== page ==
• Does the PR include tests? A new syntax checker should have at least one accompanying integration test.
  • Does the PR include documentation? New syntax checkers or options should be documented in Supported Languages.

If all the points above have been addressed, then go ahead and click that green button :)


We require proper merges for pull requests, to preserve the fact that a change came from a pull request in the git history and to retain any commit signatures that may exist. As such you can’t squash-merge or rebase-merge through GitHub’s UI.

Signatures for commits and tags

We sign all release tags as part of our Release process. Thus you need a GPG key pair for Git. Github provides a great guide which helps you to generate a key and to tell Git about your key. Please also add your key to your Github account.

We also recommend that you sign all your commits with your key. Again, Github provides a good guide to sign commits.

See also

Signing Your Work
For more information about signing commits and tags take a look at the section in the Git manual.

Tooling and Services

In addition to Github where we host code and do code reviews we use a bit of extra tooling and some 3rd party services for Flycheck:

  • ReadTheDocs hosts and automatically rebuilds it on every change. It works mostly automatically and requires little configuration.
  • Travis CI runs our tests after every push and for every pull request. It’s configured through .travis.yml.
  • CLA assistant checks signatures to our CLA and allows contributors to sign the CLA through their Github account.

All maintainers have administrative access to these services so in case of an issue just contact them.

Maintenance scripts

Administrative processes are tedious and time-consuming, so we try to automate as much as possible. The maint/ directory contains many scripts for this purpose. make -C maint/ help provides an overview over all administrative tasks.

Most of these scripts require Python 3.5 and additional Python libraries. On OS X it is recommended that you use Homebrew to install the latest Python version with brew install python3. On Linux you should be able to obtain Python 3.5 from the package manager of your distribution.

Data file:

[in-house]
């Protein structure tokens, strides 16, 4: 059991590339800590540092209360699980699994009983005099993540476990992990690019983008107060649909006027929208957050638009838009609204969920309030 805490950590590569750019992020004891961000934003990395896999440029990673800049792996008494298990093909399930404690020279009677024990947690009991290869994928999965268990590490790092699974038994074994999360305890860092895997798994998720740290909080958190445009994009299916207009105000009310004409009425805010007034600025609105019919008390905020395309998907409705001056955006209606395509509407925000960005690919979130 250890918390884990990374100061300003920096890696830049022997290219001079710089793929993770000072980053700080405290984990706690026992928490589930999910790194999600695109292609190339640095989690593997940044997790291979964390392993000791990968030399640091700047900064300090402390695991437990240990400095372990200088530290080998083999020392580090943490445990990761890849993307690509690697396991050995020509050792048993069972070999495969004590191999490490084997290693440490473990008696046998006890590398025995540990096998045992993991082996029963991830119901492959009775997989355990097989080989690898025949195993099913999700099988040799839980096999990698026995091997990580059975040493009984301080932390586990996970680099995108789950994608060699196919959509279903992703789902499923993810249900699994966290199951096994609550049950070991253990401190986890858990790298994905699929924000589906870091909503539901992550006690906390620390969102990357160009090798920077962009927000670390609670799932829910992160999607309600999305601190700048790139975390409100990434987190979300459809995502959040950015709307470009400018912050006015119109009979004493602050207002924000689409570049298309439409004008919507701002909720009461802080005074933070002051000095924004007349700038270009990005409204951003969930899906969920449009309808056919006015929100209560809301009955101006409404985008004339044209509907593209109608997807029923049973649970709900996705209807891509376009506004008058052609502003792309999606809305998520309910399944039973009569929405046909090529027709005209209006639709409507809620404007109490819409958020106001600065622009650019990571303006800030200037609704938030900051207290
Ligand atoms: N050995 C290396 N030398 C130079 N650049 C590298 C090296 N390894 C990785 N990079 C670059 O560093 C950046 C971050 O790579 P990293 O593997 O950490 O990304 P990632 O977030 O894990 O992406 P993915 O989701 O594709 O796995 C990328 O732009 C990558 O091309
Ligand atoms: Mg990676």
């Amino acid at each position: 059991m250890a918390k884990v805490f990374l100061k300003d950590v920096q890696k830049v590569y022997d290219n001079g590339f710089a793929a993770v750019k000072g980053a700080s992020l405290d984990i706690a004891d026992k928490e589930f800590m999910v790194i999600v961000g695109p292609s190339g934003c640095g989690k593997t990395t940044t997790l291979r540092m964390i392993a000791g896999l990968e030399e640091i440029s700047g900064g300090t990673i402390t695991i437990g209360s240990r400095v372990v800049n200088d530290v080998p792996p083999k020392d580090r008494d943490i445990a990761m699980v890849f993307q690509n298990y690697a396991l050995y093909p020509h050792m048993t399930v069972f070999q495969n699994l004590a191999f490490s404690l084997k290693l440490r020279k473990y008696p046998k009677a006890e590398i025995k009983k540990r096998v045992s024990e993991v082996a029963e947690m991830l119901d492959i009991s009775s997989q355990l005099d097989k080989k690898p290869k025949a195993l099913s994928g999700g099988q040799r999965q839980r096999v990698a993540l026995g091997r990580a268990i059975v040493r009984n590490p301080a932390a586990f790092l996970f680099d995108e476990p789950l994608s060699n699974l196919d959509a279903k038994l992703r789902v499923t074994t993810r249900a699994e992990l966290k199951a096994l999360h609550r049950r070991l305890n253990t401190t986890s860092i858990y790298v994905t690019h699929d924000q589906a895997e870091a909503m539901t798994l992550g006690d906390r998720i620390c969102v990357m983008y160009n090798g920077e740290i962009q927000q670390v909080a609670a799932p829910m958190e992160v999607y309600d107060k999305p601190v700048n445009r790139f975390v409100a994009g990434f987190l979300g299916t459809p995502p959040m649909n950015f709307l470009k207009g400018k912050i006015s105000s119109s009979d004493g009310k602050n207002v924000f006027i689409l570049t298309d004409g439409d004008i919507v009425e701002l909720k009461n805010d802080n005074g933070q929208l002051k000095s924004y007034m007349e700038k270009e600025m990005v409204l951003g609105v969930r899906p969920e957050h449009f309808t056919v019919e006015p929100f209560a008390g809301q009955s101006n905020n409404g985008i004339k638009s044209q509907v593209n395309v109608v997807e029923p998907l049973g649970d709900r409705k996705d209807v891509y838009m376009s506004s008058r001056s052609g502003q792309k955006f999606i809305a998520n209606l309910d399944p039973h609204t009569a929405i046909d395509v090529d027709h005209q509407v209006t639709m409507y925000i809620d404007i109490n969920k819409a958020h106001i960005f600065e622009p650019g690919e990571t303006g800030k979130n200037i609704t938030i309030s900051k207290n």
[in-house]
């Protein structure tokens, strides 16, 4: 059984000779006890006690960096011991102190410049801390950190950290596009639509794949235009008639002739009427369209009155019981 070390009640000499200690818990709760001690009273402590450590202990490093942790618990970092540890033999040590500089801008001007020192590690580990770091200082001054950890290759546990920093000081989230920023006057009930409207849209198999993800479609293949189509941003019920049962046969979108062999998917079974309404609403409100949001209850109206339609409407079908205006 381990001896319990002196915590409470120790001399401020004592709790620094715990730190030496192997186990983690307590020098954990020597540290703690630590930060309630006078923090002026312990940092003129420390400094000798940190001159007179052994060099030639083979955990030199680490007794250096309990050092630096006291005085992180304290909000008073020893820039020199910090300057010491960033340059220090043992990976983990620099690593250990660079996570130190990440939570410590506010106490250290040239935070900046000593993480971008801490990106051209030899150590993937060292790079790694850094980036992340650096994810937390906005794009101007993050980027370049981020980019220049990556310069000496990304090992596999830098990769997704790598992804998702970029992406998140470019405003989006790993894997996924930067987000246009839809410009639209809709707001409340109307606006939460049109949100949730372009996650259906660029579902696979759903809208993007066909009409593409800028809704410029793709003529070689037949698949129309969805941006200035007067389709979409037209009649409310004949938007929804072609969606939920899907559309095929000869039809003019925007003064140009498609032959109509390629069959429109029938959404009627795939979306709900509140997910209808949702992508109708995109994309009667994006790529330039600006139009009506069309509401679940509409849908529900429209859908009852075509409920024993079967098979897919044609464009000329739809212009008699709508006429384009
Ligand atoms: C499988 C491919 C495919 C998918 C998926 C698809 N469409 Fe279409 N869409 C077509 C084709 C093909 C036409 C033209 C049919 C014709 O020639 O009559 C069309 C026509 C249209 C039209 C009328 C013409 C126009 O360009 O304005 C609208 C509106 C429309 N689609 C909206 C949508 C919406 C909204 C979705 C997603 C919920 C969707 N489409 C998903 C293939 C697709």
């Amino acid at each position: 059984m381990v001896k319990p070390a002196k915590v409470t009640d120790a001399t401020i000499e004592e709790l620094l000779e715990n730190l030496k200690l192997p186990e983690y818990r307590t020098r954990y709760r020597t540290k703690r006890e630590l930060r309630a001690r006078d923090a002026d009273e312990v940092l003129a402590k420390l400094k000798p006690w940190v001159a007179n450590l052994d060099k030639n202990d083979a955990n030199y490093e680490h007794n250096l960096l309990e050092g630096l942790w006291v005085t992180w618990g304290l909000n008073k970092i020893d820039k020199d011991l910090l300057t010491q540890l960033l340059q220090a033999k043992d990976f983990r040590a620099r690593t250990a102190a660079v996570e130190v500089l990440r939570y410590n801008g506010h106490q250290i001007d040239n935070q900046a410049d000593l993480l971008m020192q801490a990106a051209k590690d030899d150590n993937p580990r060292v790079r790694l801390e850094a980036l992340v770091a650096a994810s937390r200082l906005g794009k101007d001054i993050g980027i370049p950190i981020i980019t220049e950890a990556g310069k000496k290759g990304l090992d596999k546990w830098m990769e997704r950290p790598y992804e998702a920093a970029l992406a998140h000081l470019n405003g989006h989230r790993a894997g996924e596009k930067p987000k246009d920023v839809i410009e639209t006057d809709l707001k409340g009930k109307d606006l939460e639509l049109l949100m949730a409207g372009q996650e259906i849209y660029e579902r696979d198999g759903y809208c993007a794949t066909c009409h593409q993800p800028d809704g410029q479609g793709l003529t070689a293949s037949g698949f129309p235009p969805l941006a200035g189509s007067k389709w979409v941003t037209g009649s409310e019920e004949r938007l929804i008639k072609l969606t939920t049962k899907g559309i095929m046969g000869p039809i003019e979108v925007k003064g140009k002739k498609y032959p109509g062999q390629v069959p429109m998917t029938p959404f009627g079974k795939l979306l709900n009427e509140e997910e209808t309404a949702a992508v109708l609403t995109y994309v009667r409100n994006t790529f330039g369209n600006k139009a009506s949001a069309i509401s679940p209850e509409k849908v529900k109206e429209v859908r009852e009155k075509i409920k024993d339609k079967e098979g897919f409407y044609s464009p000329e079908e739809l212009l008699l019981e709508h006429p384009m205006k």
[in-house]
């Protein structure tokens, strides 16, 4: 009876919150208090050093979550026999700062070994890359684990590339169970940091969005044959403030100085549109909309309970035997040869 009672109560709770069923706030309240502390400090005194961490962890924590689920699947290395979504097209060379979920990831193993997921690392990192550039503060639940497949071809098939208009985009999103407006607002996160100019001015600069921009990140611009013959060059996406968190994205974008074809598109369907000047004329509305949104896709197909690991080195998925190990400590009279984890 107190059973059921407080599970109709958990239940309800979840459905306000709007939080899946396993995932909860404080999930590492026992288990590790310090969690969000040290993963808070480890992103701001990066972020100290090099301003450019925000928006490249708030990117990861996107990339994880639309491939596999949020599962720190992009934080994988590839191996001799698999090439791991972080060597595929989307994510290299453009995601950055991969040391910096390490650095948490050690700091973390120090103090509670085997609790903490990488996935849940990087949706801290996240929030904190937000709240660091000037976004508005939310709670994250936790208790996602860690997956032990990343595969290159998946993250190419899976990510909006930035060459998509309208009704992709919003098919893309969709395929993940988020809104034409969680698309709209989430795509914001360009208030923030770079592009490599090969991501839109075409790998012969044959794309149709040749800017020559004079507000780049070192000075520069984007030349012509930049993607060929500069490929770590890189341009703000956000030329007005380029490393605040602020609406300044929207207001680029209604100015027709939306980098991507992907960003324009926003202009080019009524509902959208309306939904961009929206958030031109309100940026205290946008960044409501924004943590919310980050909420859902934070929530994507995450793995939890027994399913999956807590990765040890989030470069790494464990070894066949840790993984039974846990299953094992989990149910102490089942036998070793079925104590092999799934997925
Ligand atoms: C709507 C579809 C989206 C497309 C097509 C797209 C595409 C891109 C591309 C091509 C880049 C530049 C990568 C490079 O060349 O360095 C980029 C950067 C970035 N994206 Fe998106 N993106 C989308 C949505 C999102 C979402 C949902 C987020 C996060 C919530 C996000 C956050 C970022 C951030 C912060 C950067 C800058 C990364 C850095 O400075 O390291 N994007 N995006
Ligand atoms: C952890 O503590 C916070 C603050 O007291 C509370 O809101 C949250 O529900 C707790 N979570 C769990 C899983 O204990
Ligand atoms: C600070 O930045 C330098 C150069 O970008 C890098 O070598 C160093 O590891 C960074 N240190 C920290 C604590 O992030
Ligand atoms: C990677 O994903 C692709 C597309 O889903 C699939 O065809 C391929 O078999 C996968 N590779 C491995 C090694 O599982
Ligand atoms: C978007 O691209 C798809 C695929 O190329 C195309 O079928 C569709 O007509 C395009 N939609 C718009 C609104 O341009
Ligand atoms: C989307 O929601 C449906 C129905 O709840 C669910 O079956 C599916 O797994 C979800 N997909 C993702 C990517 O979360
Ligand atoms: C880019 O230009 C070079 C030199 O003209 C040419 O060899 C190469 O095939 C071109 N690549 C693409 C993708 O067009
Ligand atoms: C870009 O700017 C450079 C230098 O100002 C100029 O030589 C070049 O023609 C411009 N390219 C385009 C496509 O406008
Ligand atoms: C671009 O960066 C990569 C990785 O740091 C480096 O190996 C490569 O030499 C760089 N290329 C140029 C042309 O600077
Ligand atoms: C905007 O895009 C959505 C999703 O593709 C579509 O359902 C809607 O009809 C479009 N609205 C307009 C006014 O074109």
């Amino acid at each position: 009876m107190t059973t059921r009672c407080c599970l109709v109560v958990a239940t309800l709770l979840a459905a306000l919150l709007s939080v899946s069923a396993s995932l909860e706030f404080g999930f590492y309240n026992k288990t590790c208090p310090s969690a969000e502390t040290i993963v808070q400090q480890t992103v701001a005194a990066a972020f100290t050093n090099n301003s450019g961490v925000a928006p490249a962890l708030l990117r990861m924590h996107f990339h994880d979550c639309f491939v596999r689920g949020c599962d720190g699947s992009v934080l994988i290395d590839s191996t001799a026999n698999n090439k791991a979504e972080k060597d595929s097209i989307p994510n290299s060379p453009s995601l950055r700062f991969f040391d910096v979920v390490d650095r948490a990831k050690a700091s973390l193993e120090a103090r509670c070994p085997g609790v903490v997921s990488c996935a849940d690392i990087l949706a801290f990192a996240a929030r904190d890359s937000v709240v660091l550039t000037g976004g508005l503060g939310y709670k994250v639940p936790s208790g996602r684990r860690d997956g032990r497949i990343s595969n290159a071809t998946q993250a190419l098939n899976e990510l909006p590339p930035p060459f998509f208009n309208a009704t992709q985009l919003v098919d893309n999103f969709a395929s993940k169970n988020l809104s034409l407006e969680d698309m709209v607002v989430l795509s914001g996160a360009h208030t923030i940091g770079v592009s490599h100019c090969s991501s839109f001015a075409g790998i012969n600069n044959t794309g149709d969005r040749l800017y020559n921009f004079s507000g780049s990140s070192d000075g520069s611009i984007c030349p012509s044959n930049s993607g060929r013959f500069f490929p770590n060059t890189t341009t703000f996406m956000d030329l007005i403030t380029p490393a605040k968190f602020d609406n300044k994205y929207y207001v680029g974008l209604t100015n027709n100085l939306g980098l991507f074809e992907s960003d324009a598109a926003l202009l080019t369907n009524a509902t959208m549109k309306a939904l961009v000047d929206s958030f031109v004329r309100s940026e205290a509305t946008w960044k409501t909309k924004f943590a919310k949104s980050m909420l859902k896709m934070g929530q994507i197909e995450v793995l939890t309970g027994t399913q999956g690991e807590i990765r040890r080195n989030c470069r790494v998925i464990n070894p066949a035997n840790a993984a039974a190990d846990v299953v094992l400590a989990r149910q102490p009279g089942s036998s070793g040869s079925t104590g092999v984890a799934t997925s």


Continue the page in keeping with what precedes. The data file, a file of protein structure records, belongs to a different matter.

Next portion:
To install all required libraries run make -C maint init. We recommend that you use virtualenv to avoid a global installation of Python modules. make init will warn you if you do not.

Versioning and releases

We use a single continuously increasing version number for Flycheck.


Breaking changes may occur at any point.

Please feel free to make a release whenever you think it’s appropriate. It’s generally a good idea to release when

  • you fixed an important bug that affects many users,
  • there are a couple of new syntax checkers available,
  • there’s a major new feature in master,
  • etc.

In doubt just make a release. We aim to release early and frequently. If anything breaks anything we can just publish another release afterwards.

Release process

First, check that

  1. you are on master,
  2. your working directory is clean, i.e. has no uncommitted changes or untracked files,
  3. all commits are pushed,
  4. and Travis CI passes for the latest commit on master.

If all is good a new release is a simple as

$ make -C maint release

This runs the release script in maint/ If any of the above requirements isn’t met the release script will signal an error and abort.

The release script bumps the version number, commits and tags a new release, and pushes it to Github.


The tag is signed; you must configure Git for signing commits and tags before you make a release the first time. After pushing the new release to Github, the script bumps the version number again, to the next snapshot, and commits the changes again.

Once the script is completed please

  1. Edit the release information on Github and add a short summary about the release. Don’t forget to add a link to the complete changelog and upload the package TAR file.
  2. Enable the new release on the ReadTheDocs versions dashboard.
  3. Announce the new release in our Gitter channel, and wherever else you see fit.

New maintainers

To propose a new maintainer open a pull request that adds the user to MAINTAINERS and doc/community/people.rst. The pull request is subject to the same rules as all other pull requests. Notably it goes through the same approval process.

Once merged please also

  • add the new maintainer to the Maintainers team of the Github organisation. This does not award additional privileges, it’s just to support @flycheck/maintainers mentions for the sake of convenience,
  • invite the new maintainer to the internal Maintainers channel on Gitter,